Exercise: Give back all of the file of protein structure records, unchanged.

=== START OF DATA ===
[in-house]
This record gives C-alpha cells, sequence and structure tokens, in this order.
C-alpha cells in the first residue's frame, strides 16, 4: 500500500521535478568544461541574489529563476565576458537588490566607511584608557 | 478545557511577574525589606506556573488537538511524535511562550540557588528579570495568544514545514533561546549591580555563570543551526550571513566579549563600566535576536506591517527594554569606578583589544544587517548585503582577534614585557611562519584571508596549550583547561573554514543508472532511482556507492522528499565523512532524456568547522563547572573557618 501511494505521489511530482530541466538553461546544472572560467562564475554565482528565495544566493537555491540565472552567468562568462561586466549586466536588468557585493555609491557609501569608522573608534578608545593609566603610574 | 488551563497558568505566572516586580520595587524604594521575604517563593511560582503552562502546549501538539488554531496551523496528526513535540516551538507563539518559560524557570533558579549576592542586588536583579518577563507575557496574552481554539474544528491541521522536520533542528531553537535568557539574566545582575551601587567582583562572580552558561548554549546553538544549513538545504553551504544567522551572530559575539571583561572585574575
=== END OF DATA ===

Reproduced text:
[in-house]
This record gives C-alpha cells, sequence and structure tokens, in this order.
C-alpha cells in the first residue's frame, strides 16, 4: 500500500521535478568544461541574489529563476565576458537588490566607511584608557 | 478545557511577574525589606506556573488537538511524535511562550540557588528579570495568544514545514533561546549591580555563570543551526550571513566579549563600566535576536506591517527594554569606578583589544544587517548585503582577534614585557611562519584571508596549550583547561573554514543508472532511482556507492522528499565523512532524456568547522563547572573557618 501511494505521489511530482530541466538553461546544472572560467562564475554565482528565495544566493537555491540565472552567468562568462561586466549586466536588468557585493555609491557609501569608522573608534578608545593609566603610574 | 488551563497558568505566572516586580520595587524604594521575604517563593511560582503552562502546549501538539488554531496551523496528526513535540516551538507563539518559560524557570533558579549576592542586588536583579518577563507575557496574552481554539474544528491541521522536520533542528531553537535568557539574566545582575551601587567582583562572580552558561548554549546553538544549513538545504553551504544567522551572530559575539571583561572585574575